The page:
It’s not long before Twylla realises what needs to be done. Aurek can’t be allowed to remain in power. It’s up to her to rally the support of the oppressed peasants, gathering them together and training them to fight. Although Aurek’s army is vast, they only follow him because they are afraid. Using the things that she learned as Daunen Embodied, Twylla knows that she can restore the thing that he has taken from them: their hope.
In Lormere Castle, Errin must face a struggle of her own. Not only is she the prisoner of Aurek, but she is bound by magic to obey his whims. She knows that if she slips up he can easily order her to kill herself or, worse still, take out his anger on Silas. Yet she also has hope. Behind Aurek’s back, she plots with Merek – planning an escape for both them and their friends. Yet their alliance is wrought with danger. One mistake would reveal to Aurek that the former King of Lormere hides right under his nose, and would result in a painful death for them both…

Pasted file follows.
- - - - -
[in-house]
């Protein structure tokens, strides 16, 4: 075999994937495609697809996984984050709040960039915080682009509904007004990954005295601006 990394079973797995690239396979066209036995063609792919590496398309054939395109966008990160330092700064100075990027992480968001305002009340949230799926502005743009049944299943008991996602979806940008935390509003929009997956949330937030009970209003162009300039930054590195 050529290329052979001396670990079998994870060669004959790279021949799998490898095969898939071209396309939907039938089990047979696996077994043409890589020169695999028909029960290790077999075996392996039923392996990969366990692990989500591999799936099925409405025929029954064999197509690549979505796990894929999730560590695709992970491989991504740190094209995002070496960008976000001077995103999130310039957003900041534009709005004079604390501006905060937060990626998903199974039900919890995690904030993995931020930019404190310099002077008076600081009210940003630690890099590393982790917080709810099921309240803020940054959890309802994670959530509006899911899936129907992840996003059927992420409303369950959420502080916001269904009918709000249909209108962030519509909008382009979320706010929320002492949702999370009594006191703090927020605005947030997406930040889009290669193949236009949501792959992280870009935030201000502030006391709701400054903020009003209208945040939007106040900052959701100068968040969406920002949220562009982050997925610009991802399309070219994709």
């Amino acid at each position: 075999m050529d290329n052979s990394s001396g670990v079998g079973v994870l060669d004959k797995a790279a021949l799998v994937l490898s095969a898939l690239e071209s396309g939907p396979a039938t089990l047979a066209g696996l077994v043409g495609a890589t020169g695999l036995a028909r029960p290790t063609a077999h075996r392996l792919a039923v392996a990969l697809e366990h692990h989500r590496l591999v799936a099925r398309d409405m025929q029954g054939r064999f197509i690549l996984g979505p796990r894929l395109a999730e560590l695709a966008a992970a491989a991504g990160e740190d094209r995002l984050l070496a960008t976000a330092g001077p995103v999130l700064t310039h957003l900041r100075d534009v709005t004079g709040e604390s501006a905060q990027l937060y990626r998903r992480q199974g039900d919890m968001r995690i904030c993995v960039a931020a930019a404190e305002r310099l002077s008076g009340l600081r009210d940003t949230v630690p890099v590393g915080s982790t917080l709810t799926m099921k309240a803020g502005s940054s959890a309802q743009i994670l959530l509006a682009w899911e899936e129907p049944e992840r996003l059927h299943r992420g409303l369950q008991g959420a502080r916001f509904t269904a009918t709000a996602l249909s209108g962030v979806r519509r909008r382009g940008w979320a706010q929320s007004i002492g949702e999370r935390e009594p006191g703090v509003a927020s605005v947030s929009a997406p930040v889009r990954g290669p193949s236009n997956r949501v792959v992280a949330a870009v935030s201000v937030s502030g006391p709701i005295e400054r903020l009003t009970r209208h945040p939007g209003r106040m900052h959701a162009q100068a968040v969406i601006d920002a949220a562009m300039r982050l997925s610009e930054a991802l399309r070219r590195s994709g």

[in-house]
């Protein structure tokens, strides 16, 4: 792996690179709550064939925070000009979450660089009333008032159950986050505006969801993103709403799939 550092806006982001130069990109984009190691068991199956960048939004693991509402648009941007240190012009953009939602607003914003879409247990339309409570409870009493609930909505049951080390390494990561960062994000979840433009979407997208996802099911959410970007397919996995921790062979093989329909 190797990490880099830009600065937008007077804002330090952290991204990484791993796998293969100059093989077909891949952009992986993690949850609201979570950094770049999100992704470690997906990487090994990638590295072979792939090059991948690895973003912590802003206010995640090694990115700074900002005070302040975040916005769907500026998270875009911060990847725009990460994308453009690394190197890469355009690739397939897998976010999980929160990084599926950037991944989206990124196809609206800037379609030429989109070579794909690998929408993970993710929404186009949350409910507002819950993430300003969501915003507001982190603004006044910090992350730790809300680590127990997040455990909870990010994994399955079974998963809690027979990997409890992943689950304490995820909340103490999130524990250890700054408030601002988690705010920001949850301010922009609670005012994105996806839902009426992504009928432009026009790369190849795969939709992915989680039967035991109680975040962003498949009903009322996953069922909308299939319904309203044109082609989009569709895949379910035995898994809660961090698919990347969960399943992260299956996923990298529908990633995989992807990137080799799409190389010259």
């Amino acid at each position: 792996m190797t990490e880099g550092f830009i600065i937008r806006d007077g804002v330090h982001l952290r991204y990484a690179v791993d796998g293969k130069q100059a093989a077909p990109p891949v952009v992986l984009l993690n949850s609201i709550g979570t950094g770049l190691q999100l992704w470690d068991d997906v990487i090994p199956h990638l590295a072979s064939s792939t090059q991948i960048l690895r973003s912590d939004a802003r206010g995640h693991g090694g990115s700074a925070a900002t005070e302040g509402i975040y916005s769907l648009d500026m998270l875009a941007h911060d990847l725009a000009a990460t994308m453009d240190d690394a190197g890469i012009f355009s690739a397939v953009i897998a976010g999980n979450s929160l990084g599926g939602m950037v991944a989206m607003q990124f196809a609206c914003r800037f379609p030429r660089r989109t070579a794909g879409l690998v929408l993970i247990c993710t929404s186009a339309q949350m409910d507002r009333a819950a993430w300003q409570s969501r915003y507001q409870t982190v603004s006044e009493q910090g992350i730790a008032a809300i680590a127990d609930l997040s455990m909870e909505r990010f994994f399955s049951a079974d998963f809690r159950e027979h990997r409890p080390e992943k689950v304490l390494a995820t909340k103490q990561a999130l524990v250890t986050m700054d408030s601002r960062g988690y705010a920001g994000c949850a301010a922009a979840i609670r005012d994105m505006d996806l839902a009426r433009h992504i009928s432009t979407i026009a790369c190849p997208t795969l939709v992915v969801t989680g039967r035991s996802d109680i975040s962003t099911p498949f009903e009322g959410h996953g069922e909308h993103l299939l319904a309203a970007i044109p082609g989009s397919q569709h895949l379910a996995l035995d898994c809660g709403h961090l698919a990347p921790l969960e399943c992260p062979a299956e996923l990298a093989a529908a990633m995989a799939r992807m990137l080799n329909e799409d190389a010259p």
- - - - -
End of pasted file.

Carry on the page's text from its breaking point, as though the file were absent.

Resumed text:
09 Mar 2017
in Fantasy, Graphic Novel, Science Fiction, Surnames A-H, Surnames I-Q, Surnames R-Z, Title A-H, Title I-Q, Title R-Z
Tags: Arkham Reviews, Book Blog, Book Review, DC Comics, fantasy, Graphic Novel, Marvel Comics, Middle Grade, sci-fi, science fiction, Young Adult
I haven’t had time to prepare a proper review for today as I’m currently studying for an exam. Don’t worry though – so long as I pass, everything should be back to normal for next week!
Anyhow, instead I thought I’d use today’s post to talk about something a little different. If you follow me on Goodreads, you’ll already know that I’m also an avid comic book reader. While comics are a bit more mainstream now than they once were, they’re still often looked down upon as being of lesser value than other forms of art and literature. This is quite frankly crazy – as with the novels that I’ve reviewed, the quality of comics can vary quite wildly between titles, writers and artists.